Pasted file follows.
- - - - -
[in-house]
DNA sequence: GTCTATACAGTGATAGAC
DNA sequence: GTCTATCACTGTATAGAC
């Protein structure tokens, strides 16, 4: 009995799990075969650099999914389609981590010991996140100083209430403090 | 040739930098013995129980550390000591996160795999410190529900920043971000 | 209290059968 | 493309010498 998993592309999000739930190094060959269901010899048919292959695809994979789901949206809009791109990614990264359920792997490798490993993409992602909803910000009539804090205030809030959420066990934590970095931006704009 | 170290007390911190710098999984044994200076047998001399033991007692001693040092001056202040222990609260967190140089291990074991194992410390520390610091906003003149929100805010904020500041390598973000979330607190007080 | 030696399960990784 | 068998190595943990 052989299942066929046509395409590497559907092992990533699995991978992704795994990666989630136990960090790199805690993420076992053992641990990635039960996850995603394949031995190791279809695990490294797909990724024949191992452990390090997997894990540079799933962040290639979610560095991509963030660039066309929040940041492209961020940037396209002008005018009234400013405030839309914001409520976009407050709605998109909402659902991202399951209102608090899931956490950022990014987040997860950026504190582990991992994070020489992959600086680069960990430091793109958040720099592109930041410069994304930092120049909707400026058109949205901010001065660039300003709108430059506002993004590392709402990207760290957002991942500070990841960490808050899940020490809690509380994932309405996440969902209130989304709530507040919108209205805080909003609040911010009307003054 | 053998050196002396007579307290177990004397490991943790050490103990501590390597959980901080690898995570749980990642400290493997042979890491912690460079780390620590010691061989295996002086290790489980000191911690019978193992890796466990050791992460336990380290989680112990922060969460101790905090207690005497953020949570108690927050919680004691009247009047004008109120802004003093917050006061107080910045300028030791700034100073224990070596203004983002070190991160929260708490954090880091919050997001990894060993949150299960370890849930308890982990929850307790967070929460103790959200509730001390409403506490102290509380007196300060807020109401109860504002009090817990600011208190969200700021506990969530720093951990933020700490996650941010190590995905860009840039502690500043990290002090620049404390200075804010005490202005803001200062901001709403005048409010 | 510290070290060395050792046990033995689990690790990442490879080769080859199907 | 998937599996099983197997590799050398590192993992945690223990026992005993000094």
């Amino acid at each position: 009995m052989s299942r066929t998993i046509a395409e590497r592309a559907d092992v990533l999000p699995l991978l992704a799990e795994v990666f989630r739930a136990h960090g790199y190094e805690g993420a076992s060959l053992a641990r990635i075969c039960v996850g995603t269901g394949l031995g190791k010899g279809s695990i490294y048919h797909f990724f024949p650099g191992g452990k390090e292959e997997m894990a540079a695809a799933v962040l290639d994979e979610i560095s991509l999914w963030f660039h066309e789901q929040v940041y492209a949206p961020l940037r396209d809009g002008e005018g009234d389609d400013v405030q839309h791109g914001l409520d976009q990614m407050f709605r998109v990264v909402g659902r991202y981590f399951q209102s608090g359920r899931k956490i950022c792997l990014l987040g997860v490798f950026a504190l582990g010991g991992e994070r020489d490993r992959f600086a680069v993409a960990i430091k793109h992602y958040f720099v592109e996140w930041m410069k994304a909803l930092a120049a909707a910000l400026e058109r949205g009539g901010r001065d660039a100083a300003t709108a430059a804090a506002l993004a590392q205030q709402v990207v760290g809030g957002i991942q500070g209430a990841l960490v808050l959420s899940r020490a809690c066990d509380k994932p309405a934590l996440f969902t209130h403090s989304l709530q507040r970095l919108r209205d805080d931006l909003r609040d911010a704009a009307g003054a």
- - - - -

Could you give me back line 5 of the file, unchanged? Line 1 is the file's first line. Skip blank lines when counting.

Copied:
């Amino acid at each position: 009995m052989s299942r066929t998993i046509a395409e590497r592309a559907d092992v990533l999000p699995l991978l992704a799990e795994v990666f989630r739930a136990h960090g790199y190094e805690g993420a076992s060959l053992a641990r990635i075969c039960v996850g995603t269901g394949l031995g190791k010899g279809s695990i490294y048919h797909f990724f024949p650099g191992g452990k390090e292959e997997m894990a540079a695809a799933v962040l290639d994979e979610i560095s991509l999914w963030f660039h066309e789901q929040v940041y492209a949206p961020l940037r396209d809009g002008e005018g009234d389609d400013v405030q839309h791109g914001l409520d976009q990614m407050f709605r998109v990264v909402g659902r991202y981590f399951q209102s608090g359920r899931k956490i950022c792997l990014l987040g997860v490798f950026a504190l582990g010991g991992e994070r020489d490993r992959f600086a680069v993409a960990i430091k793109h992602y958040f720099v592109e996140w930041m410069k994304a909803l930092a120049a909707a910000l400026e058109r949205g009539g901010r001065d660039a100083a300003t709108a430059a804090a506002l993004a590392q205030q709402v990207v760290g809030g957002i991942q500070g209430a990841l960490v808050l959420s899940r020490a809690c066990d509380k994932p309405a934590l996440f969902t209130h403090s989304l709530q507040r970095l919108r209205d805080d931006l909003r609040d911010a704009a009307g003054a």